Agnosia is a rare disorder in which a person cannot recognize or identify familiar objects, persons, or sounds, despite normally functioning senses. There are several different types of agnosia a person can experience after brain injury, depending on where the damage occurred.
In this article, you will learn more about the types and forms agnosia can take, plus some helpful ways to manage it.
What is Agnosia?
Agnosia causes problems with recognition. For example, a person with agnosia might see a pencil, but not recognize it as one. If you asked them what it was or what it was used for, they may not be able to tell you.
Many people often confuse agnosia with aphasia. However, while these conditions can present similarly, their underlying causes are different.
With certain types of aphasia, a person struggles with producing words. This means they can still understand what the object is, they just can’t find the word(s) to name or describe it. Therefore, if you showed them an apple, they would recognize it and know that it is a fruit, but may not be able to say the word “apple.”
On the other hand, a person with agnosia may not even recognize the apple. In some cases, this has to do with impairments in perceptual processing. However, there are other types of agnosia where the individual does not recognize the object despite not having impairments in perceptual processing.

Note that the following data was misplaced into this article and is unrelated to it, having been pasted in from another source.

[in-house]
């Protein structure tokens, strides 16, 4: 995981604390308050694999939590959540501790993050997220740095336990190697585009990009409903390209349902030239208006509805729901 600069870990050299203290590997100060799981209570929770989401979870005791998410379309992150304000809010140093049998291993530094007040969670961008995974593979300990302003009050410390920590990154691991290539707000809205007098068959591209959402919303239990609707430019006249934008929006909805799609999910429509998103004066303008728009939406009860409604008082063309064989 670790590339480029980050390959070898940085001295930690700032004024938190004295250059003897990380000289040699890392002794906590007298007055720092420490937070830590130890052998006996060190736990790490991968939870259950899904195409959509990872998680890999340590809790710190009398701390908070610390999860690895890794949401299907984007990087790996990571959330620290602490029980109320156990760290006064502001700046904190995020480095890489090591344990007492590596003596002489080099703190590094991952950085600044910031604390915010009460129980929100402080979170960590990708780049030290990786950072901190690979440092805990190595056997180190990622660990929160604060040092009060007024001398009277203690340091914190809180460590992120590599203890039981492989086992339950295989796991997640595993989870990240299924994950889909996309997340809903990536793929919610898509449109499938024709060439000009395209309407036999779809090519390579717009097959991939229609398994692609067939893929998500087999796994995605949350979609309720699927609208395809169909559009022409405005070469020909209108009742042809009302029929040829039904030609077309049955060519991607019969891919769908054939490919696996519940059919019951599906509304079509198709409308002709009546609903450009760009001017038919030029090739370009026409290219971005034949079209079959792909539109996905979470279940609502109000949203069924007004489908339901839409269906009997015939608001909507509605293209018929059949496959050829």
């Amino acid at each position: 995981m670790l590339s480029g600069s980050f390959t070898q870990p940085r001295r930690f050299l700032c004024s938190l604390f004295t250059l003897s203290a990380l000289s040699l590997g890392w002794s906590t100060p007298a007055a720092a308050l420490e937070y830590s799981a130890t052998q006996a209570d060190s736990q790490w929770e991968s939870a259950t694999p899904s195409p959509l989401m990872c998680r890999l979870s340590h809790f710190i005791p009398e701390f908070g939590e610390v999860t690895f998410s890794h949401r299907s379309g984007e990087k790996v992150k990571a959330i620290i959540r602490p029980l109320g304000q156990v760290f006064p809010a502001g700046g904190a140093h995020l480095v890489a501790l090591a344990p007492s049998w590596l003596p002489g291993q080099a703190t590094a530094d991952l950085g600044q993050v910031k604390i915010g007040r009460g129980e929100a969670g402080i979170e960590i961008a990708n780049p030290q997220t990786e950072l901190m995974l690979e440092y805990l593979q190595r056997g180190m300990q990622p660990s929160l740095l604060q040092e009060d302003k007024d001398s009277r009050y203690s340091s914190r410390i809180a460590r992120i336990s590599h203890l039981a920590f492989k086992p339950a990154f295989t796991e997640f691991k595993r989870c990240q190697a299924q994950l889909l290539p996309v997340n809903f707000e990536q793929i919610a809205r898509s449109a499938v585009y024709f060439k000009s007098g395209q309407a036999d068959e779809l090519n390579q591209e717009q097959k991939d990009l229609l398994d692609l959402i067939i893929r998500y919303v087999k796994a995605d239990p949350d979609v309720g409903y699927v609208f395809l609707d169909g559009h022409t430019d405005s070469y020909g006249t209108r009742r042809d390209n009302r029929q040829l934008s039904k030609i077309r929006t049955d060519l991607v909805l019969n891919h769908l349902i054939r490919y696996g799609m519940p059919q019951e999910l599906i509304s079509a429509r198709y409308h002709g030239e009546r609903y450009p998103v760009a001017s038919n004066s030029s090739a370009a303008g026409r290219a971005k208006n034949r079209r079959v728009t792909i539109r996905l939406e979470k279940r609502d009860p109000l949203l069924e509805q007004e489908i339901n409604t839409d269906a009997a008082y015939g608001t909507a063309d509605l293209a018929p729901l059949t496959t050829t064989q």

Causes of Agnosia After Brain Injury
Agnosia is typically caused by lesions to the occipital, temporal, or parietal lobes. It occurs when the brain sustains damage along certain sensory pathways.
These pathways store knowledge about familiar objects, persons, and sounds. They are what allow you to instantly recognize what a cup, for example, is used for.
When these pathways become damaged, this knowledge can be lost. As a result, the brain cannot recognize/identify objects like it used to.
Categories of Agnosia After Brain Injury
Agnosia can manifest in several different ways, depending on where the brain damage occurred. Doctors typically separate agnosia into three basic categories:
- Visual agnosia
- Auditory agnosia
- Tactile agnosia
We’ll cover some examples of these types in the sections below.
Types of Visual Agnosia
Visual agnosia refers to the inability to recognize objects through vision, despite normal visual function.
Patients with visual agnosia can usually recognize an object by using their other senses, however. For instance, they could identify a cup by holding it and feeling its shape and texture.
Some common types of visual agnosia include the following:
Also known as face-blindness, this type of agnosia makes it difficult for a person to recognize familiar faces. For someone with prosopagnosia, staring at their best friend’s face can feel like staring at a stranger.